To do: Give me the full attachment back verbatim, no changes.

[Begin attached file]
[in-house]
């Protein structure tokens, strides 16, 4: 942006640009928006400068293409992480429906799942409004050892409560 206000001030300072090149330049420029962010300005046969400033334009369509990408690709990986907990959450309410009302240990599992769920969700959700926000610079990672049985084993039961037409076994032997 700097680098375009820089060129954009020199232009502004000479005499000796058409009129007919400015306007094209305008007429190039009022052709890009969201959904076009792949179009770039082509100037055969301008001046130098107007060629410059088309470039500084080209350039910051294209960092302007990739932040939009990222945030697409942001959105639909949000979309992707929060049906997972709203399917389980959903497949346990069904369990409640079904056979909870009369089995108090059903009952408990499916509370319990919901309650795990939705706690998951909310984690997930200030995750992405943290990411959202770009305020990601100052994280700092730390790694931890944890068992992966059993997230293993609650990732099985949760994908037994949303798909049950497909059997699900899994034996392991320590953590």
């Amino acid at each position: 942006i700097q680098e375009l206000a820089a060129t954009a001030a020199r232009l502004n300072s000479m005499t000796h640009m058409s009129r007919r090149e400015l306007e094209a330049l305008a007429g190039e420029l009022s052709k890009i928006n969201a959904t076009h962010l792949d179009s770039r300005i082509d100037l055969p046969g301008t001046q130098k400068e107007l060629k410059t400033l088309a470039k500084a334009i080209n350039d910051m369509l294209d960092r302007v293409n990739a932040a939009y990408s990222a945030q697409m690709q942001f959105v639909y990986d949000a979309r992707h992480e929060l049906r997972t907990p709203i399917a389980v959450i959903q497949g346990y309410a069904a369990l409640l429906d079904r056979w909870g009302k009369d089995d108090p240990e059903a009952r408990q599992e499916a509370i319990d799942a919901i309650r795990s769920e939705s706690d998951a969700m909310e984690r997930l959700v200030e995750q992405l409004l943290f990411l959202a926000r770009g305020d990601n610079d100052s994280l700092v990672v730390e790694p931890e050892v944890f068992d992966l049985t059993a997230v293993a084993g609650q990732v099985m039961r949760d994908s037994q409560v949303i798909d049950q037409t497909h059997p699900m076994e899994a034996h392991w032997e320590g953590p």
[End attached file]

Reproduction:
[in-house]
């Protein structure tokens, strides 16, 4: 942006640009928006400068293409992480429906799942409004050892409560 206000001030300072090149330049420029962010300005046969400033334009369509990408690709990986907990959450309410009302240990599992769920969700959700926000610079990672049985084993039961037409076994032997 700097680098375009820089060129954009020199232009502004000479005499000796058409009129007919400015306007094209305008007429190039009022052709890009969201959904076009792949179009770039082509100037055969301008001046130098107007060629410059088309470039500084080209350039910051294209960092302007990739932040939009990222945030697409942001959105639909949000979309992707929060049906997972709203399917389980959903497949346990069904369990409640079904056979909870009369089995108090059903009952408990499916509370319990919901309650795990939705706690998951909310984690997930200030995750992405943290990411959202770009305020990601100052994280700092730390790694931890944890068992992966059993997230293993609650990732099985949760994908037994949303798909049950497909059997699900899994034996392991320590953590």
């Amino acid at each position: 942006i700097q680098e375009l206000a820089a060129t954009a001030a020199r232009l502004n300072s000479m005499t000796h640009m058409s009129r007919r090149e400015l306007e094209a330049l305008a007429g190039e420029l009022s052709k890009i928006n969201a959904t076009h962010l792949d179009s770039r300005i082509d100037l055969p046969g301008t001046q130098k400068e107007l060629k410059t400033l088309a470039k500084a334009i080209n350039d910051m369509l294209d960092r302007v293409n990739a932040a939009y990408s990222a945030q697409m690709q942001f959105v639909y990986d949000a979309r992707h992480e929060l049906r997972t907990p709203i399917a389980v959450i959903q497949g346990y309410a069904a369990l409640l429906d079904r056979w909870g009302k009369d089995d108090p240990e059903a009952r408990q599992e499916a509370i319990d799942a919901i309650r795990s769920e939705s706690d998951a969700m909310e984690r997930l959700v200030e995750q992405l409004l943290f990411l959202a926000r770009g305020d990601n610079d100052s994280l700092v990672v730390e790694p931890e050892v944890f068992d992966l049985t059993a997230v293993a084993g609650q990732v099985m039961r949760d994908s037994q409560v949303i798909d049950q037409t497909h059997p699900m076994e899994a034996h392991w032997e320590g953590p």